Over at Seattle Transit Blog, what started out as a rallying cry for supporters of smart growth, density, and transit to consider whether reforming elections and government rapidly became a discussion about the sacred form, single family.
Seattle is a town that is full of people who are progressives and environmentalists who think nothing of calling a developer “greedy” for turning a parking lot into a mixed use building. But when someone dares to call out the financial interests of single family homeowners, then lots of people show up to cry foul.
There are two examples of the hew and the cry. First, is the “apartment dwellers can be NIMBYs too” and the worry about “demonizing” single family residents.
As others have noted, this “single family homeowners are the enemy” approach is absurd, pointless, and ultimately self-defeating. The enemy are NIMBYs. Some apartment dwellers are NIMBYs and many single-family homeowners are supporters of greater density.
The thing is I have never said, anywhere, that “single family homeowners are the enemy.” I’ve simply stated that there are financial interests the lie behind opposition to growth and new development. That’s important, because too often opponents of new projects are cast as honest citizens with no financial axe to grind. That isn’t the case typically.
I really appreciated commenter Same who chose to ask the question rather than flailing his arms about wildly.
Is a pro-TOD individual who chooses to live in a single family suburban neighborhood that isn’t, and never will be, zoned for TOD, and he frequently lectures others about the value of TOD and density, an us or a them?
Yes, Sam, you’re in. You are us.
That’s the hew, now here’s the cry.
As long as you urbanists keep pushing this “density uber alles” idea where life elbow-to-elbow; no cars; no kids etc. is the morally superior way to live – you’re going to get blowback. And deservedly so.
The problem with this comment is that my post and my effort to stir up dialogue about reform never assumed a juggernaut of finger wagging density nannies descending like the plague on Seattle’s neighborhoods, singing hymns and waving copies of the Growth Management Act.
Single family people are very sensitive about the choice of where they live. That’s fine. I would love to live in single family too. Many people would. But we have to start shifting our norms away from that form and toward courtyards, cottages, and multifamily. That doesn’t mean a person is evil for living in a bungalow and owning a car.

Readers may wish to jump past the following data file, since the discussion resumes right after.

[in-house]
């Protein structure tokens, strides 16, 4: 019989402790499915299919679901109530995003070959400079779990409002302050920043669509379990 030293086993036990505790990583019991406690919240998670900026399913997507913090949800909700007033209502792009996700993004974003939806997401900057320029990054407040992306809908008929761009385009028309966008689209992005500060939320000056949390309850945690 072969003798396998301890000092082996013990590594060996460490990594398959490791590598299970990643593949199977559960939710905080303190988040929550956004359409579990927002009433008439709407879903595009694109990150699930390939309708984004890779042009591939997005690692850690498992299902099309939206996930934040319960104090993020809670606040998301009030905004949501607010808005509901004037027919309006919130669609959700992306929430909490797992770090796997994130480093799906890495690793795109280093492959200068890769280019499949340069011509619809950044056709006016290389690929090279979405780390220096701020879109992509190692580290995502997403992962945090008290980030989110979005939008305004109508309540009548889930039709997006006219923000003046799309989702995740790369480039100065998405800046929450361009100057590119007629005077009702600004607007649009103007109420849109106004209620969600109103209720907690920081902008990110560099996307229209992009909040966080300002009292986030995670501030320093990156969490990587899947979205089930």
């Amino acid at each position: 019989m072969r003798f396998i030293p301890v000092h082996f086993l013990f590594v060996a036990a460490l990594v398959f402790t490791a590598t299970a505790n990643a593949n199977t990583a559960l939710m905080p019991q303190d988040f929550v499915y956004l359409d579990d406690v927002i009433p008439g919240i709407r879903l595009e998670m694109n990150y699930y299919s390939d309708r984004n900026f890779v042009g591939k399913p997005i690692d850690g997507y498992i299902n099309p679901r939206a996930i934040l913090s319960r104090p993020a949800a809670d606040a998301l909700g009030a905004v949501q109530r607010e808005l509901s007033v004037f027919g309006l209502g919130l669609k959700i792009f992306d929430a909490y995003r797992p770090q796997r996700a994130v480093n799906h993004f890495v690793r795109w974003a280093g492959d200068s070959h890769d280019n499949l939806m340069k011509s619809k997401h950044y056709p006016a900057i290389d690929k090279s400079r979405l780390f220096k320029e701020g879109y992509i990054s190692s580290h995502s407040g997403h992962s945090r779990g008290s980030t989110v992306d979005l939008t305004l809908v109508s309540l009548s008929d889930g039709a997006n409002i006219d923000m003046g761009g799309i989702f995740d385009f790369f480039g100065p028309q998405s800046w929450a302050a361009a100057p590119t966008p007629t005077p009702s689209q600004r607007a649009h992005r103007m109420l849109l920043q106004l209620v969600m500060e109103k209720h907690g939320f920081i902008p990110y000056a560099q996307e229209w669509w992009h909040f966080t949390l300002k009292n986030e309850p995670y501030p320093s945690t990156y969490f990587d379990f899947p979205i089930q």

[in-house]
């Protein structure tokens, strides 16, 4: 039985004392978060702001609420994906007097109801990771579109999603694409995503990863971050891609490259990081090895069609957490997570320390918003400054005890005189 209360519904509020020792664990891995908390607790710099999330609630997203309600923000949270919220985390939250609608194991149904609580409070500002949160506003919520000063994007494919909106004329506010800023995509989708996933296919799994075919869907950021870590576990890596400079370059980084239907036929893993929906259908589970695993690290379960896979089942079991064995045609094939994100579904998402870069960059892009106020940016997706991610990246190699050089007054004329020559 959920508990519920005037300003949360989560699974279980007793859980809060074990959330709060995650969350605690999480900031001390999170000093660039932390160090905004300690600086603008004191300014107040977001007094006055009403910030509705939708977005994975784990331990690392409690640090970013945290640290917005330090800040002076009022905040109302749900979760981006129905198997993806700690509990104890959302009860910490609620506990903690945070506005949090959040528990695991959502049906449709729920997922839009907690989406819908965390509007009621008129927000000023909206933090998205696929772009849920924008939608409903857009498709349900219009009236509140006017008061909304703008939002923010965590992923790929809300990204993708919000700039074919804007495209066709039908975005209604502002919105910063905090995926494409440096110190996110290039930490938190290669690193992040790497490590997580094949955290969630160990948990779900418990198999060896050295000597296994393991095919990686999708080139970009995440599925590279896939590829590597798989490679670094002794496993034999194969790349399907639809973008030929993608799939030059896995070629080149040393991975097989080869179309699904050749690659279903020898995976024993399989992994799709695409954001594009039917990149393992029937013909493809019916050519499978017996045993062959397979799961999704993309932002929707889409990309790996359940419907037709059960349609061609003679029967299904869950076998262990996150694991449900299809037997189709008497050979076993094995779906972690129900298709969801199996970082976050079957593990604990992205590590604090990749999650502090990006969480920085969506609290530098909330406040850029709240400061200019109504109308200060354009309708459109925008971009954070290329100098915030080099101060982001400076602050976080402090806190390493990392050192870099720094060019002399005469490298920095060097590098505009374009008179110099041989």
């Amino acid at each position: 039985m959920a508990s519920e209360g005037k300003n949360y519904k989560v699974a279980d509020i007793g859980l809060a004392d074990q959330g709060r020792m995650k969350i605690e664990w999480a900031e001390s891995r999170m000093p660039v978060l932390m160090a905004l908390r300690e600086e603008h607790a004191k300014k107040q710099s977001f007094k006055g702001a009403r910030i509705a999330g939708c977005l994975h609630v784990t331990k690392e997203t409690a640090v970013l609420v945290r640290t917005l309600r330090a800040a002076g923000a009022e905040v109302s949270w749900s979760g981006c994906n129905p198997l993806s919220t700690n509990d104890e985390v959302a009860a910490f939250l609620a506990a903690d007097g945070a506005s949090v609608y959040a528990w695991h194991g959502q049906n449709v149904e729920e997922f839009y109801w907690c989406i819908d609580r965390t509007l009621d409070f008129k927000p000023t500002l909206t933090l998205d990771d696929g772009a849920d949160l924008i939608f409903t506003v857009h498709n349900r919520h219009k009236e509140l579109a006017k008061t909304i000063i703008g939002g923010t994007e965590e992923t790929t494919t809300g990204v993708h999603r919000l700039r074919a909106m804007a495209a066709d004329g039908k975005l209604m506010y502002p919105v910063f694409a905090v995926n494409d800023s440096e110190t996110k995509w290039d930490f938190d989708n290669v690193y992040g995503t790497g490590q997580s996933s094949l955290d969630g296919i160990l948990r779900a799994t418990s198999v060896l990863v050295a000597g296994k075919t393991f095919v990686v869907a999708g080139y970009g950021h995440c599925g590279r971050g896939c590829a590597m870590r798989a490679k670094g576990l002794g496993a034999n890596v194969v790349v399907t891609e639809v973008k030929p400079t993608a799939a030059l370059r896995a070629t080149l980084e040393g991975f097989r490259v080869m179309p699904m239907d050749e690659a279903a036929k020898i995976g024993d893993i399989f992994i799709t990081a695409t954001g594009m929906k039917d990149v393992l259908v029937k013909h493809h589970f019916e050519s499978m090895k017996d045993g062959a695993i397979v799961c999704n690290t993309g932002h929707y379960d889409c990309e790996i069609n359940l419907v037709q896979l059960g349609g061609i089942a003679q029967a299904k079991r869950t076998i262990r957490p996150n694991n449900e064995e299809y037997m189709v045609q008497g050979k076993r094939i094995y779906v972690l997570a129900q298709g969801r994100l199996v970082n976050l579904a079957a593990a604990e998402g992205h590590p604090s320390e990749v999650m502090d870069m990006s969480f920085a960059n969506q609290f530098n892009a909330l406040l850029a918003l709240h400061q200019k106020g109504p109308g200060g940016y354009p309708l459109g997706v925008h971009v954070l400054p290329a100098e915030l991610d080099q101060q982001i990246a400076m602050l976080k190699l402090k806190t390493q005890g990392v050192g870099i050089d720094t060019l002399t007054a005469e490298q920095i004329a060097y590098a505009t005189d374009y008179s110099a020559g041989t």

Rod N commented with concern and a question:
I love the Seattle Transit Blog. I love choo-choo transportation. I love good bus service. I always vote for the aforementioned.
But, GASP. I love my smallish 1949 rambler on a 5000 square foot lot. I love my annual vegetable garden. I hate kids running around a condo/townhouse, shaking the floor. I am an old mo-fo. What’s a mother to do?
Yes, mother, you can keep your house. Just keep voting for transit and people on your city council that will take bold votes on land use, even if your own financial interest and comfort get pinched.
My point in debriefing my post is to remind that this is a fight, but its mostly an internal fight. Nobody wants to face the brunt of anger or misunderstanding. The truth is that it isn’t people living in bungalows that are the enemy, it is our own reticence to tackle tough problems when it means challenging people’s comfort in having right ideas, but bad practices.
Everyone is afraid of change. People have worked hard to get what they have, and change often seems like it puts that work and investment at risk. Sometimes it does. But this fight is about the future, not about whether you live in a walk up or on a farm. It means we have to work together so we can change the way we live so that it is more sustainable.
Lastly, I have heard people repeat something I heard a lot from my days as Tabacco Tsar: you can’t tell people how they should live!
Really? Think about that for awhile. What argument for social and political policy worth listening to doesn’t call for a change in lifestyle? It’s precisely the fear of asking for change or diminishing the importance of that change that has us where we are: believing that transit and density is for those people over there, not for me. Until we recognize that we’re in this together, we’re not going to make the big changes we need.
Oddly, sometimes, that requires calling out our differences and, yes, even disagreeing with each other. I’ll give the last word here to the appropriate eponym Lack Thereof who was arguing with (yes, Seattle that’s OK) Joanna :
Your restrictive zoning is pricing me out of the damn city. Our shortage of affordable rental units is EXTREME. I make 22,000/yr. last year 10,200 of that went to rent, in what is (from what I can tell) the absolute cheapest 2 bedroom apartment in the city. And my rent went up on January 1st.
I don’t care if I have to share a wall, or a roof, or whatever. I want a garden, but I’ll give it up because I NEED HOUSING. With our shortage, any new units that get built in city limits are renting for 2-3x what I pay in my old triplex.
I LIVE IN YOUR NEIGHBORHOOD, JOANNA. I am a real person, and I am suffering at the hands of people with your mindset.